Saturday, 29 December 2012

Ten commandments for bureaucrat bashing

The Sad but Mad one has republished something that needs a wider circulation - it is from Patrick Moore’s book “Bureaucrats: How To Annoy Them”, and was written after he had been in correspondence with a bureaucrat of the name of Whitmarsh from a gas company (even though his house only used oil).  I think I've come across some similar types.

Anyway, here are the rules:
  1. Never say anything clearly. When writing to jobsworths and timeservers, word your letter so that it could mean almost anything…or nothing. 
  2. Don’t be legible. Always write letters by hand, and make your verbose scrawl as impenetrable as possible. 
  3. Garble your opponent’s name. Misread the signature. If the correspondence is signed ‘M. Harris’, address your reply to ‘N. Hayes’ or ‘W. Hardy’. Don’t get too flippant though — the penpushers might lack a sense of humour, but if you write to ‘M. Hedgehog’, they will sense a legpull. 
  4. Give fake references. If you have a letter from the tax office, ref: EH/4/PNG/H8, mark your reply with some other code in the same format, such as DC/5/IMH/R9. This should ensure that the taxman wastes minutes, or hopefully hours, rooting for a file that doesn’t exist. 
  5. The same goes for dates. Get them slightly wrong, every time. 
  6. Follow up your fakes. Write to request a reply to letters that you haven’t sent, and include bogus reference numbers. This is a surefire timewaster and might even, if your Twitmarsh is of a sensitive disposition, reduce him to tears. 
  7. Never pay the right amount. Include a discrepancy in every envelope — never too much, but always more than a few pence. A sum between £1.20 and £2.80 is recommended. Then you can start an interminable correspondence to reclaim the overpayment (or dispute the underpayment). 
  8. When enclosing a cheque, staple it to the letter. With two staples. Or three. Right in the middle of the cheque. At the least, you’ll waste someone’s time — at best, you might wreck their computer. 
  9. As a point of honour, never give up on a correspondence before at least six pointless letters have been exchanged. Think big and aim for double figures.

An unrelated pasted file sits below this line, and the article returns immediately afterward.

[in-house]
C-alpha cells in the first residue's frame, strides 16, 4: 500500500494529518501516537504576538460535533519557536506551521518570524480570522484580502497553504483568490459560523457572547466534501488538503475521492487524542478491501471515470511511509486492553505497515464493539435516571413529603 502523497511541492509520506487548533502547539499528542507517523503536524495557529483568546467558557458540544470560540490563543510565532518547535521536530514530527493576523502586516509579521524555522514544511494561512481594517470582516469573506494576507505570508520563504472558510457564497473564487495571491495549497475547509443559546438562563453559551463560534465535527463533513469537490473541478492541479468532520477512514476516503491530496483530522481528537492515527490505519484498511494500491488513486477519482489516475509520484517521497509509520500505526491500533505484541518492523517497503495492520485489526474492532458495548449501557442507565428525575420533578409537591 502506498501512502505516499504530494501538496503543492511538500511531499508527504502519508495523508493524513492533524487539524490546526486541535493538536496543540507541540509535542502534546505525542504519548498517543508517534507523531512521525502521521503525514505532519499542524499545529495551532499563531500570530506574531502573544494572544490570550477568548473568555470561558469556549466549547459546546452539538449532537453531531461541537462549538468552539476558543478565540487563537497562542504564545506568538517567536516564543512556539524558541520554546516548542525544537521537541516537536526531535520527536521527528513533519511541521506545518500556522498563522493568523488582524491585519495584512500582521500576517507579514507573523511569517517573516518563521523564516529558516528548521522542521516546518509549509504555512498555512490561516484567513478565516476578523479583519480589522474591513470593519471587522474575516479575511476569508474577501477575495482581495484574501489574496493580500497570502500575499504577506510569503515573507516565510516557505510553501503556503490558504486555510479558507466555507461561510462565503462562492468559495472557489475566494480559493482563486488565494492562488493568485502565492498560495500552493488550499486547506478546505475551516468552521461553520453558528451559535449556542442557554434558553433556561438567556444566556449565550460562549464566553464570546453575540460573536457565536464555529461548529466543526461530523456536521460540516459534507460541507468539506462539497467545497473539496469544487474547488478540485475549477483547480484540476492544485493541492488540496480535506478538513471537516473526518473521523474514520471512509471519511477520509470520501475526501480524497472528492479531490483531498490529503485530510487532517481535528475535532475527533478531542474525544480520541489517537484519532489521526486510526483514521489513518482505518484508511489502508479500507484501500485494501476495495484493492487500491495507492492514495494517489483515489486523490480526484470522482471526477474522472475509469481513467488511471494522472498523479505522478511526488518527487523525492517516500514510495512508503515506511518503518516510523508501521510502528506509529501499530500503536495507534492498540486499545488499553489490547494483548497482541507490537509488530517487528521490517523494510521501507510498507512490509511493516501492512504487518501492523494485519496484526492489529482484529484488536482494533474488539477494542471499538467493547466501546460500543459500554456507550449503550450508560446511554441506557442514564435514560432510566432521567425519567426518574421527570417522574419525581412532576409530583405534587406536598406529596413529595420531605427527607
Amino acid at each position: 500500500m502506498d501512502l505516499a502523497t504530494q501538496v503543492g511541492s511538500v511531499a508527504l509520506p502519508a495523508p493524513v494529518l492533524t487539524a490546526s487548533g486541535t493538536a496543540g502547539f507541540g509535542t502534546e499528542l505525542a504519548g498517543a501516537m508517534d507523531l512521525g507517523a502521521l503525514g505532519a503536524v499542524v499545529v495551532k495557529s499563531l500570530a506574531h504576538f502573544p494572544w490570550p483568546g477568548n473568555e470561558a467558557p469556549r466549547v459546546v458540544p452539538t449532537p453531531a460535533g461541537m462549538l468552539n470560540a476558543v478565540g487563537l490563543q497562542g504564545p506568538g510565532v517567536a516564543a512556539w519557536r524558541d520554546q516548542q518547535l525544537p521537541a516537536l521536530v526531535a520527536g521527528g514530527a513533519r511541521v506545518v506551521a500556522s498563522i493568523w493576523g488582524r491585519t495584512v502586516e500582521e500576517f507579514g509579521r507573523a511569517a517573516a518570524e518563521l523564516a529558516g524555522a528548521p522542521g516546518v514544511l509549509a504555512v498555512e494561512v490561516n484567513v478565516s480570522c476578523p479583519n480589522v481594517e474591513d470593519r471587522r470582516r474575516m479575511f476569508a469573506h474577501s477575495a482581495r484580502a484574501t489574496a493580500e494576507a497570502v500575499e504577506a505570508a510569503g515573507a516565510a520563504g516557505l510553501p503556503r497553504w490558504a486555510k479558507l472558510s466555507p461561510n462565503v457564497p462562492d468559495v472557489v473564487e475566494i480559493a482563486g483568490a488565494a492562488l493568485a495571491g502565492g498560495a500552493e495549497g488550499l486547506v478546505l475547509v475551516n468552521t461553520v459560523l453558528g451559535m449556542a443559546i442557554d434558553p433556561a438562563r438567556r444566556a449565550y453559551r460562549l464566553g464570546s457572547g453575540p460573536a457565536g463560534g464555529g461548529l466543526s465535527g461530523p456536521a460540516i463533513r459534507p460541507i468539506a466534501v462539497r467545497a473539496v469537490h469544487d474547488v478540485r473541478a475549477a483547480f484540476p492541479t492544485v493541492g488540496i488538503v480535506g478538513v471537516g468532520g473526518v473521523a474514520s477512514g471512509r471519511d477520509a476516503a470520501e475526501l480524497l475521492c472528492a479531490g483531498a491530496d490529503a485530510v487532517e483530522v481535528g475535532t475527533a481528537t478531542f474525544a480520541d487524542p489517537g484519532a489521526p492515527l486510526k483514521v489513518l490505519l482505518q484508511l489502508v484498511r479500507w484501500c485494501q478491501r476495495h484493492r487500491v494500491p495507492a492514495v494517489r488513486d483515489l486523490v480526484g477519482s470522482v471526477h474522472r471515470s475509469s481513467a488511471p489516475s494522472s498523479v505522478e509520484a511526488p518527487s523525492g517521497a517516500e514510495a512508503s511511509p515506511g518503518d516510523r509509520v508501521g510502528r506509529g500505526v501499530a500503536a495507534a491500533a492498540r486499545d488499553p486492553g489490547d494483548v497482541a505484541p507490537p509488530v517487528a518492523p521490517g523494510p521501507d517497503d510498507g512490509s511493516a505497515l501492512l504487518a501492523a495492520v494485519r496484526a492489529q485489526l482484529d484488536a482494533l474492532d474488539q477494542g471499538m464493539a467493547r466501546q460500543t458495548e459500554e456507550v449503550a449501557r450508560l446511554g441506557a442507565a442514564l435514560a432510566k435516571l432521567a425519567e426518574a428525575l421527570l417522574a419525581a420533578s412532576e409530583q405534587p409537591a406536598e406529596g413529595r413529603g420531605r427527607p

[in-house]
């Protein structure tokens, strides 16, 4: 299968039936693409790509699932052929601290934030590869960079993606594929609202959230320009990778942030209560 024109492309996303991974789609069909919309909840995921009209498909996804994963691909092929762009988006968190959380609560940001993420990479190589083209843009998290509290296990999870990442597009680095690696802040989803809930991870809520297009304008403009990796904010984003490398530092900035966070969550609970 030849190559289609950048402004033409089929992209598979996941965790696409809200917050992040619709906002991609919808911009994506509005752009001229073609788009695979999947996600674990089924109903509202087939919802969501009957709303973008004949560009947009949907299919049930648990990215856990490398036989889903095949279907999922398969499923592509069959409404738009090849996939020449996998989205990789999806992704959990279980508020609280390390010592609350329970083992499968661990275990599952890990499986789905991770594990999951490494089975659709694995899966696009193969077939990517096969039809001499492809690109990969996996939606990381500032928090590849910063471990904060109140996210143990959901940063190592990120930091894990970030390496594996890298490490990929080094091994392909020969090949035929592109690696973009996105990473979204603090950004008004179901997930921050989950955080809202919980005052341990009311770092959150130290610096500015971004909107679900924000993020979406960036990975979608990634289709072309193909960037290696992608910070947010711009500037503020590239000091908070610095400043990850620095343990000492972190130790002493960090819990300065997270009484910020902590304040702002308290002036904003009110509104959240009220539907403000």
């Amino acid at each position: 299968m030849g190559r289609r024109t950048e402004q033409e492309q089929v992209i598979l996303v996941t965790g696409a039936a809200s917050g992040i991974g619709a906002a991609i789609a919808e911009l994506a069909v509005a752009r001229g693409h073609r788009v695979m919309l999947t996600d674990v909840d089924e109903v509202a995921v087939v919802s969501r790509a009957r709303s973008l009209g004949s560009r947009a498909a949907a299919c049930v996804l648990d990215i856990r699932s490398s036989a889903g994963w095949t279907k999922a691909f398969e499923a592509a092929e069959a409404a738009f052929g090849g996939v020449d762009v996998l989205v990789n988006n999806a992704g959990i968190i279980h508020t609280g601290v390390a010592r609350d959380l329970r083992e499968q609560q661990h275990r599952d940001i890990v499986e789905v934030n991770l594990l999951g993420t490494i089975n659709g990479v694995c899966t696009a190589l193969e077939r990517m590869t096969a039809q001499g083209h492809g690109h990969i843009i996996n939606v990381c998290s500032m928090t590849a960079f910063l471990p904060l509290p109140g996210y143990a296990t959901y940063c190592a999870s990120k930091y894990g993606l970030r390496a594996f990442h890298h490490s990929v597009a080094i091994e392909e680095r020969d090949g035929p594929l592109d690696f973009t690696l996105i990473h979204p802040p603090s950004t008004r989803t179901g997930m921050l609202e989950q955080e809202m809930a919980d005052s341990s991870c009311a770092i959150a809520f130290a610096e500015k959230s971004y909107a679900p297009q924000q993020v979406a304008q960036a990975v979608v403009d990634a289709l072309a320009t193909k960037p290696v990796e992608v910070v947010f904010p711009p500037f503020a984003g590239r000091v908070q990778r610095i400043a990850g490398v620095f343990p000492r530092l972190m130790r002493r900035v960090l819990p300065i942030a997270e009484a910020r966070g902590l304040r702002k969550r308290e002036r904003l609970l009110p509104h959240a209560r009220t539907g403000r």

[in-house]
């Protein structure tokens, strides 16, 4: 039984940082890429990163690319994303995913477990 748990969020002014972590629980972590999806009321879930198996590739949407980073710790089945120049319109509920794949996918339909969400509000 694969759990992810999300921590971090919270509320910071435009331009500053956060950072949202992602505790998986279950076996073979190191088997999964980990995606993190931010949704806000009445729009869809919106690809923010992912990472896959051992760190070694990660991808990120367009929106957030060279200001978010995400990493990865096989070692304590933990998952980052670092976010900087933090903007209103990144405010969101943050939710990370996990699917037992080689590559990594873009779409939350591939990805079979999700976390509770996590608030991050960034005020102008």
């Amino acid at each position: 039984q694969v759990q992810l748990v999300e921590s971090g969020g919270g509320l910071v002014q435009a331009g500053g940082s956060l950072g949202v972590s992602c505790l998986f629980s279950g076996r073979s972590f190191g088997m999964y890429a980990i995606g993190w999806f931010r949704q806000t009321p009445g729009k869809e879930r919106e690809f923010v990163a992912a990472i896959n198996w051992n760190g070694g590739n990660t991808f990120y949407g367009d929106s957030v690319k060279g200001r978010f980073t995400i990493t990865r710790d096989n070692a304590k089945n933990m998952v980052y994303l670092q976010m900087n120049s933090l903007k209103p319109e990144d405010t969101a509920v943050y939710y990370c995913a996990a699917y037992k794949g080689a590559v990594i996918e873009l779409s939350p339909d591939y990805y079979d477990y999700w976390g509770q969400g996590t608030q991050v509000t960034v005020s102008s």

10. If a postage-paid envelope is not supplied by your Twitmarsh, send off your reply without a stamp. The bureaucrats will have to pay much more at the other end. 
© Patrick Moore


  1. This is great fun. I am in regular correspondence with various bureautwats and I shall try to make it more entertaining (to myself) having read this!

  2. Thanks for spreading the message.

  3. You have also gone "international", I will heve to translate the ideas into German....We just LOVE "bureaucrats" ..... :-))

    They find it confusing ANY way to deal with someone who spent many years in Scotland. THIS should be the icing on the cake!

  4. Very amusing. It is justifiable revenge.

    I had a long 'discussion' with BT before Christmas as I had asked them to reconnect a telephone line and then they wanted me to pay a £99 penalty charge for changing the contract to another's name. The terms did not change. I had clearly asked BT about this beforehand and explained that the line was not for me in an online chat when I asked them to reconnect.

    For me to make an internal complaint, even before Ofcom even got involved, I would have had to make a request in writing to a long winded address to be sent a copy of this online chat. Then I would have had to draft the complaint. Without the chat I did not have sufficient evidence. The girl I was talking clearly had a copy of it.

    They made the whole procedure so unnecessarily complicated. Btw I didn't pay the cancellation charge. I suspect that was because I was so utterly polite throughout and firmly stood my ground for a good fifty minutes. I knew I was in the right. Some might call me stubborn ...but never wrong. ;-)